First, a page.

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Article

Prebiotic Galactooligosaccharide Supplementation in Adults with Ulcerative Colitis: Exploring the Impact on Peripheral Blood Gene Expression, Gut Microbiota, and Clinical Symptoms

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Department of Nutritional Sciences, King’s College London, London SE1 9NH, UK
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Department of Nutrition and Dietetics, Guys and St Thomas’ NHS Foundation Trust, London SE1 7EH, UK
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School of Biological and Chemical Sciences, Queen Mary University of London, London E1 4NS, UK
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Department of Gastroenterology, Guys and St Thomas’ NHS Foundation Trust, London SE1 7EH, UK
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Department of Gastroenterology, Barts Health NHS Trust, London E1 1FR, UK
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Blizard Institute, Barts and the London School of Medicine and Dentistry, London E1 2AT, UK
*
Author to whom correspondence should be addressed.
Academic Editors: Leyuan Li, Malgorzata Muc-Wierzgon and Sandra Martin-Pelaez
Nutrients 2021, 13(10), 3598; https://doi.org/10.3390/nu13103598
Received: 22 September 2021 / Revised: 7 October 2021 / Accepted: 8 October 2021 / Published: 14 October 2021
(This article belongs to the Topic Probiotics, Prebiotics and Postbiotics in Human Health)
Prebiotics may promote immune homeostasis and reduce sub-clinical inflammation in humans. This study investigated the effect of prebiotic galactooligosaccharide (GOS) supplementation in colonic inflammation. Seventeen patients with active ulcerative colitis (UC) consumed 2.8 g/d GOS for 6 weeks. At baseline and 6 weeks, gene expression (microarray), fecal calprotectin (ELISA), microbiota (16S rRNA), short-chain fatty acids (SCFAs; gas-liquid chromatography), and clinical outcomes (simple clinical colitis activity index (SCCAI), gastrointestinal symptom rating scale (GSRS), and Bristol stool form scale (BSFS)) were measured. Following prebiotics, clinical scores (SCCAI), fecal calprotectin, SCFAs, and pH were unchanged. Five genes were upregulated and two downregulated. Normal stool proportion (BSFS) increased (49% vs. 70%, p = 0.024), and the incidence (46% vs. 23%, p = 0.016) and severity (0.7 vs. 0.5, p = 0.048) of loose stool (GSRS), along with urgency (SCCAI) scores (1.0 vs. 0.5, p = 0.011), were reduced. In patients with a baseline SCCAI ≤2, prebiotics increased the relative abundance of Bifidobacterium from 1.65% (1.97) to 3.99% (5.37) (p = 0.046) and Christensenellaceae from 0.13% (0.33) to 0.31% (0.76) (p = 0.043). Prebiotics did not lower clinical scores or inflammation but normalized stools. Bifidobacterium and Christensenellaceae proportions only increased in patients with less active diseases, indicating that the prebiotic effect may depend on disease activity. A controlled study is required to validate these observations. View Full-Text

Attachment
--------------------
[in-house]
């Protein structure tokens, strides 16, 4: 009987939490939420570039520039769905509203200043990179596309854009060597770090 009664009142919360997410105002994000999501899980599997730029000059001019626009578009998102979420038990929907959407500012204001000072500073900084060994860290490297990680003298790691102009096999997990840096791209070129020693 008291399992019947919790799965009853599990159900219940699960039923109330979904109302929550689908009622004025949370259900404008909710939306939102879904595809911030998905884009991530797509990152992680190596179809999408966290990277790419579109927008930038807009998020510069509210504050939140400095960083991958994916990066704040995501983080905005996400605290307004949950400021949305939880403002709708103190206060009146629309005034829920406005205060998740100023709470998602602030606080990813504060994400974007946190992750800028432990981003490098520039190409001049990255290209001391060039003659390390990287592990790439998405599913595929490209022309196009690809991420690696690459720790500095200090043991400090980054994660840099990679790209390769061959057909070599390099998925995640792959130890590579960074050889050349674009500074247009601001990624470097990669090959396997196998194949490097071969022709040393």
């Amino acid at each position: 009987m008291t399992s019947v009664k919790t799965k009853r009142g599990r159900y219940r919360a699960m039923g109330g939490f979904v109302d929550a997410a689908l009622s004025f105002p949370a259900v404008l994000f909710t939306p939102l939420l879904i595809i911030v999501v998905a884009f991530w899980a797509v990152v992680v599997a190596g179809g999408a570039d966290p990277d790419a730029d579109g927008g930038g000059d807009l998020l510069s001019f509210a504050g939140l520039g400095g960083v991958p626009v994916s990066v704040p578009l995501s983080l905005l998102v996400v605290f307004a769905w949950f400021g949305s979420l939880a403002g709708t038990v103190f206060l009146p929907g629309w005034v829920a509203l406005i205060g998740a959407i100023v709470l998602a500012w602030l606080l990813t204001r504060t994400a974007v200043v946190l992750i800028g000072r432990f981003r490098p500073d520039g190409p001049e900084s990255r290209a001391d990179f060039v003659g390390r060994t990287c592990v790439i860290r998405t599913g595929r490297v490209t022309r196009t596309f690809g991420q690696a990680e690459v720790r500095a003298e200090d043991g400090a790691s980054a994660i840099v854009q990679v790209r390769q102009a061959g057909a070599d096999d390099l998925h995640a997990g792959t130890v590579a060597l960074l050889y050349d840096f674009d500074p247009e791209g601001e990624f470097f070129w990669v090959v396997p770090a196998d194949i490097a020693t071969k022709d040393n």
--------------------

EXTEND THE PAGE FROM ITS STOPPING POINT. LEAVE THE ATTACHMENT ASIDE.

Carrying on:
Keywords: prebiotics; ulcerative colitis; gene expression; microbiota; microbiome prebiotics; ulcerative colitis; gene expression; microbiota; microbiome
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MDPI and ACS Style

Wilson, B.; Eyice, Ö.; Koumoutsos, I.; Lomer, M.C.; Irving, P.M.; Lindsay, J.O.; Whelan, K. Prebiotic Galactooligosaccharide Supplementation in Adults with Ulcerative Colitis: Exploring the Impact on Peripheral Blood Gene Expression, Gut Microbiota, and Clinical Symptoms. Nutrients 2021, 13, 3598. https://doi.org/10.3390/nu13103598

AMA Style

Wilson B, Eyice Ö, Koumoutsos I, Lomer MC, Irving PM, Lindsay JO, Whelan K. Prebiotic Galactooligosaccharide Supplementation in Adults with Ulcerative Colitis: Exploring the Impact on Peripheral Blood Gene Expression, Gut Microbiota, and Clinical Symptoms. Nutrients. 2021; 13(10):3598. https://doi.org/10.3390/nu13103598

Chicago/Turabian Style

Wilson, Bridgette, Özge Eyice, Ioannis Koumoutsos, Miranda C. Lomer, Peter M. Irving, James O. Lindsay, and Kevin Whelan. 2021. "Prebiotic Galactooligosaccharide Supplementation in Adults with Ulcerative Colitis: Exploring the Impact on Peripheral Blood Gene Expression, Gut Microbiota, and Clinical Symptoms" Nutrients 13, no. 10: 3598. https://doi.org/10.3390/nu13103598

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